How To Get A Job In The United States Postal Service

It doesn't matter whether you're an electrician, a professional person or just a high school graduate. It doesn't matter where you were born or where you grew up. If you're a U.S. citizen or an immigrant, you can get a job in the U.S. Postal Service by one of two routes --either by getting high scores on postal entrance examinations or (if you're a doctor, nurse, or any other professional) by getting a job without any examinations.

Civil Service Eligibles

You cannot apply for a job with the USPS without being a civil service eligible (except for technical positions such as doctors, engineers, computer analysts, etc. To be an eligible you must pass the postal exams. The Postal Service gives different exams for different positions, such as clerk and carrier, mail handler, mark-up clerk (automated), distribution clerk (machine), rural carrier, and other positions.

Post Offices throughout the country give exams to compile a “register of eligibles” from which they can take people, according to their ranking, to fill current and future vacancies. Tests are given by management sectional centers, general mail facilities, and bulk mail centers of the U.S. Postal Service. For instance, the Pittsburgh MSC gives examinations for its associate offices with the area covered by 150, 153, 154, 156, and 260 (West Virginia) zip codes. To know if there are exams to be given in your area, call the sectional center of the U.S. Postal Service. A directory of U.S. Postal Testing Centers is contained in the Book of U.S. Postal Exams.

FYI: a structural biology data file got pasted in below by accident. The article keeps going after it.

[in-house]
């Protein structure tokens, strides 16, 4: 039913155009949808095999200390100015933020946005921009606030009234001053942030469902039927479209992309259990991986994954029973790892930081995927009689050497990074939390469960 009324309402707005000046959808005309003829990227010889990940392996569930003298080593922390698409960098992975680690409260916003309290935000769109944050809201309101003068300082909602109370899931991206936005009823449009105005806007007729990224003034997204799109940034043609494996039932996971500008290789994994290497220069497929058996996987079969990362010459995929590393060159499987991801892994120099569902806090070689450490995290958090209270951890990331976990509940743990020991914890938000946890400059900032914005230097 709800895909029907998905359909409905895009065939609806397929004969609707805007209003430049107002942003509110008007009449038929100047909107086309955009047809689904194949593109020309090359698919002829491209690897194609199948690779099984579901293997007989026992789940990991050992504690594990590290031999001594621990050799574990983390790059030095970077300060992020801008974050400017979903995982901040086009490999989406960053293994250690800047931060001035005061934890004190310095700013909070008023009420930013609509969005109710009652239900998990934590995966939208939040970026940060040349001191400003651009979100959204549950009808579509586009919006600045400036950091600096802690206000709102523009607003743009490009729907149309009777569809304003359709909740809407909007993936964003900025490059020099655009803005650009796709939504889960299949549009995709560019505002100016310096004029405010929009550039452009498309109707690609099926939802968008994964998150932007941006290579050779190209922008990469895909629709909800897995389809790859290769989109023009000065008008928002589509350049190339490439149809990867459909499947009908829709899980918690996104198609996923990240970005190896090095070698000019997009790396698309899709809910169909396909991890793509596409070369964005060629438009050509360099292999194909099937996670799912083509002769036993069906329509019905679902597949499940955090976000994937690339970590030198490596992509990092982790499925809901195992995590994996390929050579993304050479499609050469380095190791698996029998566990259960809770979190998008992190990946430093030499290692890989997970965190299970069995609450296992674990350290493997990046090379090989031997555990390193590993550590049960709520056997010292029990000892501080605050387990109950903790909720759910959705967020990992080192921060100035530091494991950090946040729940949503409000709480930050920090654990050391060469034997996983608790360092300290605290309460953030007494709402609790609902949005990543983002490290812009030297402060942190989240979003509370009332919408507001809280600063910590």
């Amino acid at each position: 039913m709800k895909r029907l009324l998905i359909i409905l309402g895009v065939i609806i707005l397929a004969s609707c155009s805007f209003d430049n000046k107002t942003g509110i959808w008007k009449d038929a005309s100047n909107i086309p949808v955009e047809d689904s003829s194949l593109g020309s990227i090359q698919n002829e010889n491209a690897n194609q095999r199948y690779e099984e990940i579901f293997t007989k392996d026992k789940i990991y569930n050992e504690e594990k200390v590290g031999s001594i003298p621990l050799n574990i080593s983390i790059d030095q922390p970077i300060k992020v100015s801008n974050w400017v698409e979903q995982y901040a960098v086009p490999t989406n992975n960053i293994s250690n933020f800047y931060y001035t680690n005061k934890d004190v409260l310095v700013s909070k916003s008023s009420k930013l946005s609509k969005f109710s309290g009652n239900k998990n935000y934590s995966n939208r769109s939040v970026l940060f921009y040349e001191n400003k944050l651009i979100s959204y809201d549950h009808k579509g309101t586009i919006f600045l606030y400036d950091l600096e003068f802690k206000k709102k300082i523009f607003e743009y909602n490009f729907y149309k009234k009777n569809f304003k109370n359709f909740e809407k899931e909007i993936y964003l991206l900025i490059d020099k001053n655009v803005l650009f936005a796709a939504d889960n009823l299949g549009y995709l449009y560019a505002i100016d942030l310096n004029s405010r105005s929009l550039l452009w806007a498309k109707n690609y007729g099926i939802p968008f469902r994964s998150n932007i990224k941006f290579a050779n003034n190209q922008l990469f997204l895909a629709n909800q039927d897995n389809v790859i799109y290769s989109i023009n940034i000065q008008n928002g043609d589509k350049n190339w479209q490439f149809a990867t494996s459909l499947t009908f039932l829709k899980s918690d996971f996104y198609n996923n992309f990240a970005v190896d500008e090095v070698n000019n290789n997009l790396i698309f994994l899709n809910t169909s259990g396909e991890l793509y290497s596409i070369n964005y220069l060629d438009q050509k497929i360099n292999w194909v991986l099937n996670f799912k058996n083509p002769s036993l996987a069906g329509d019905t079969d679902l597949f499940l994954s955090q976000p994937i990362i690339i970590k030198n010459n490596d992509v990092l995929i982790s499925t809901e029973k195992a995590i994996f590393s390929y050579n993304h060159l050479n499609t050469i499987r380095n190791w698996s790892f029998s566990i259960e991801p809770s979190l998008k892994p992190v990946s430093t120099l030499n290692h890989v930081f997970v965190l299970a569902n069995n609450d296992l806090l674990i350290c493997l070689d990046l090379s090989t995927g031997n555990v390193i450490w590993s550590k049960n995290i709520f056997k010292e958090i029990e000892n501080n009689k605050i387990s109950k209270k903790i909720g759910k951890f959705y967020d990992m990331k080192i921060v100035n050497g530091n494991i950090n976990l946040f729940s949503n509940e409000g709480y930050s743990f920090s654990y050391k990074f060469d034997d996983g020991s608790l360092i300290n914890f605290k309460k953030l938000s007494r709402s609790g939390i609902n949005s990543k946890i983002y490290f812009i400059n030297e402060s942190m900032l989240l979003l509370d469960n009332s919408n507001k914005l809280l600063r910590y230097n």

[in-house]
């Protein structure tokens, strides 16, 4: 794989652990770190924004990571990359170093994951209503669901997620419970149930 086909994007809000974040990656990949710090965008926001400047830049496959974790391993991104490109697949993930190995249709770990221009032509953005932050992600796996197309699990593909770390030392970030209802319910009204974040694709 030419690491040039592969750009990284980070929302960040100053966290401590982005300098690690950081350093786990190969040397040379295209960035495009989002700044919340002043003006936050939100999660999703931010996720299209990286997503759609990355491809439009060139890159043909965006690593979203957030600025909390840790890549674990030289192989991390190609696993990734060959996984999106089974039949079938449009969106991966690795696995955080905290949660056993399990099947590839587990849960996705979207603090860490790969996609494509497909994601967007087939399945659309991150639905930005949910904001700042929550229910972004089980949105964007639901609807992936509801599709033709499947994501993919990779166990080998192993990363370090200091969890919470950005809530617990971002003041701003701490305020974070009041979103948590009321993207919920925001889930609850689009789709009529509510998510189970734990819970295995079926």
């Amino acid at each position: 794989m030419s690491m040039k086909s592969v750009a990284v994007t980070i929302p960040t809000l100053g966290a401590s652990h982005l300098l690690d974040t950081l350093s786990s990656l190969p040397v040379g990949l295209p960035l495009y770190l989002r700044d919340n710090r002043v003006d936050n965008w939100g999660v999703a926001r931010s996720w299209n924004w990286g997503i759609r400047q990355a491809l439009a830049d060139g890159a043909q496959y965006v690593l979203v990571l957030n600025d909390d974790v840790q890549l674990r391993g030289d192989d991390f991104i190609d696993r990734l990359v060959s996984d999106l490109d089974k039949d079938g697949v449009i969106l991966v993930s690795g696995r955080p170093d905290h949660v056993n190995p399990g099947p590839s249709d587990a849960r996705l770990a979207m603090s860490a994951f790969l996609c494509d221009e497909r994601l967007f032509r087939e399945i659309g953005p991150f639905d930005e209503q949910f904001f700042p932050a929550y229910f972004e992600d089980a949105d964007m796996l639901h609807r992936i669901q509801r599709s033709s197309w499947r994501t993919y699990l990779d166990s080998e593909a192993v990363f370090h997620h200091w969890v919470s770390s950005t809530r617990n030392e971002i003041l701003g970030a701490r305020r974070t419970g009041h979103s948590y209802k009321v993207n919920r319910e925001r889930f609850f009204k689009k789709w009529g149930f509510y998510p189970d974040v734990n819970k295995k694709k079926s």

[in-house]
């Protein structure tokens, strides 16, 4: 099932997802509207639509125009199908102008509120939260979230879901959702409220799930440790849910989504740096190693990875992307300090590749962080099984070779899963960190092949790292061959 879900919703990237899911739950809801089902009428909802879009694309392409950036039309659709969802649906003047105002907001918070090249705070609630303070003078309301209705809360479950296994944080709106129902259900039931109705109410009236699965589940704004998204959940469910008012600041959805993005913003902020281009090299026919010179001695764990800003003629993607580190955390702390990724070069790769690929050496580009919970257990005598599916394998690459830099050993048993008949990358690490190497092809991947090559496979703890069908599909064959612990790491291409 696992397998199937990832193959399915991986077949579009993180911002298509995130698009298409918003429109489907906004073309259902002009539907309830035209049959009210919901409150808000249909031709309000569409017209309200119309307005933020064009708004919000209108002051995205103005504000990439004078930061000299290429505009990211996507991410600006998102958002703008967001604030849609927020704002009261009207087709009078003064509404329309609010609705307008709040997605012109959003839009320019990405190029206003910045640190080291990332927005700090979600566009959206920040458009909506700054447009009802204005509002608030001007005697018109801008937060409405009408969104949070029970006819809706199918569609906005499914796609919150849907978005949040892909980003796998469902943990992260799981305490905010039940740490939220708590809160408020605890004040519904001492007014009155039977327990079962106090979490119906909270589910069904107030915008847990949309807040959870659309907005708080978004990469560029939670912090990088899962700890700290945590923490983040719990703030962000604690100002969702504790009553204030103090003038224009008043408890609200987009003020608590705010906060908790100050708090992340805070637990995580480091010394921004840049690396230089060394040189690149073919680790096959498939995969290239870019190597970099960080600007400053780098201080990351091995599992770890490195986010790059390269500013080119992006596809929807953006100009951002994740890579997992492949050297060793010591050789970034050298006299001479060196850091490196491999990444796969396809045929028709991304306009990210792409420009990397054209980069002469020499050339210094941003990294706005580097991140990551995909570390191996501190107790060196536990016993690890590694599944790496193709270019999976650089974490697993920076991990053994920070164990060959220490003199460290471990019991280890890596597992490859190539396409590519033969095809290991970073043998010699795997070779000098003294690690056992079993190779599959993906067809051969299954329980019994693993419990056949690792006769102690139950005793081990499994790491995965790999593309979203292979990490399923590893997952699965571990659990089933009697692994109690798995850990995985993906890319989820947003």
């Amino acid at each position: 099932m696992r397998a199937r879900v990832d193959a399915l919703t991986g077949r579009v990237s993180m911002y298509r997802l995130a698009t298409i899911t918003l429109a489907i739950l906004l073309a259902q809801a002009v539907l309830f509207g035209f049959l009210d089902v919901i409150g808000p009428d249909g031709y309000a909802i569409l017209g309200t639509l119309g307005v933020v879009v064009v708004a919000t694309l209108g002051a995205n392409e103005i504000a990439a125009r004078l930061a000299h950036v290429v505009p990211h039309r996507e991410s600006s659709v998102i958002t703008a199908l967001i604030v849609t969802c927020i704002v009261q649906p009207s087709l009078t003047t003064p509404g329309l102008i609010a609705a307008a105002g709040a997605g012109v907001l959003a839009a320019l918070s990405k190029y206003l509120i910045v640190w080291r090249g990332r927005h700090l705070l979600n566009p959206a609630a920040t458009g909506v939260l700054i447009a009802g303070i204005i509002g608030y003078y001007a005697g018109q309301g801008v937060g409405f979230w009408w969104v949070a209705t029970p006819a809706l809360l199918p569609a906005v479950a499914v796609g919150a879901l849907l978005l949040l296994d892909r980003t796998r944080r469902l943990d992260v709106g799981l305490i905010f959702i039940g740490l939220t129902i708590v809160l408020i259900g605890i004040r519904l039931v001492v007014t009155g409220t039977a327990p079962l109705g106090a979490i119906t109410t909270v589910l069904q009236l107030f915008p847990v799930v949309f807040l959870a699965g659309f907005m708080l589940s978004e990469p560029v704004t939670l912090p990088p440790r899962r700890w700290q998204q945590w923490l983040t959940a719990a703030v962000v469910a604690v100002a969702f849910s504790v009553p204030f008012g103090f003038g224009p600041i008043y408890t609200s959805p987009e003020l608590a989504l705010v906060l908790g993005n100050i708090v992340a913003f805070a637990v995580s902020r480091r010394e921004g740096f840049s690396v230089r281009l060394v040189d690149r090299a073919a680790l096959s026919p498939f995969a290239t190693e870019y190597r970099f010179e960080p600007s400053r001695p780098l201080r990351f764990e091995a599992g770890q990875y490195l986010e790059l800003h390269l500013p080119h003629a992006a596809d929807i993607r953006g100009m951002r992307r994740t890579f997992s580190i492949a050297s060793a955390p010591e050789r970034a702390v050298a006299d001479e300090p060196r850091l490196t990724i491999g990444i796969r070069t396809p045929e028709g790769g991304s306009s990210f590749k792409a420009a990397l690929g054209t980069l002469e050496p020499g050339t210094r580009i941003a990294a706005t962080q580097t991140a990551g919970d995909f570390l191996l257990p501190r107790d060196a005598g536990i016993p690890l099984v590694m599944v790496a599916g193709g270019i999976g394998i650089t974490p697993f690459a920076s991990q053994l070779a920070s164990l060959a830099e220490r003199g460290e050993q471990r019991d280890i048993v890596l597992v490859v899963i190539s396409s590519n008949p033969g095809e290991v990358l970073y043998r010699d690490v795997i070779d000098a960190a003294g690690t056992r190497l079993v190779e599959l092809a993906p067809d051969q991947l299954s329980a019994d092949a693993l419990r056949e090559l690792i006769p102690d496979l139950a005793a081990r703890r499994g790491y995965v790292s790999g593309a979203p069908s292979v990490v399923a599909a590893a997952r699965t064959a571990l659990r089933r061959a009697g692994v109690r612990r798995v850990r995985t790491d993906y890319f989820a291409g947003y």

Although the Postal Service says that 70 is the passing score, your hair will turn gray while you wait to be called for employment if you score only in the 70s. The records show that only those who score from 90 to 100% are usually called by the Post Office for employment, because hundreds and even thousands of people take and pass the exams and the Post Office can afford to be selective. The rule says that those at the very top of list of eligibles (in your area) have the first choice to work in the city where you live or to any city of your choice. You can take postal exams in any city.If you make a high score, you may request that your eligibility be transferred to the city where you want to live and work, or you can work where you took the exam. If your eligibility is transferred, you'll lose your eligibility in the city where you took the test. When you are an eligible, you can postpone your employment in the Post Office for a certain period of time and still remain an eligible.

Marking the Answer Sheets

Bautista also reveals that questions on the exams are so tricky that you need to use techniques and strategies to get high scores.He also says that one must know how to mark the answer sheets to obtain high scores, from 95-100%. He says that if you know this secret, you'll increase your chances of making 95-100% by 30 percent. This secret is contained in his book. No other postal exam authors have revealed such a secret, probably not knowing it because they have not taken any postal exams. Bautista took the exams and scored 95-100%.

Remember: employment hinges on one thing and one thing only: “how well you do on the exam.”
This rule is strictly enforced with no ifs, ands, or buts.You could have a Ph.D. and still not be hired if you didn't come through on the exam. It doesn't matter whether you're a United States citizen oran immigrant, man or woman, black or white, brown or yellow, you name it. It's your exam score that counts.

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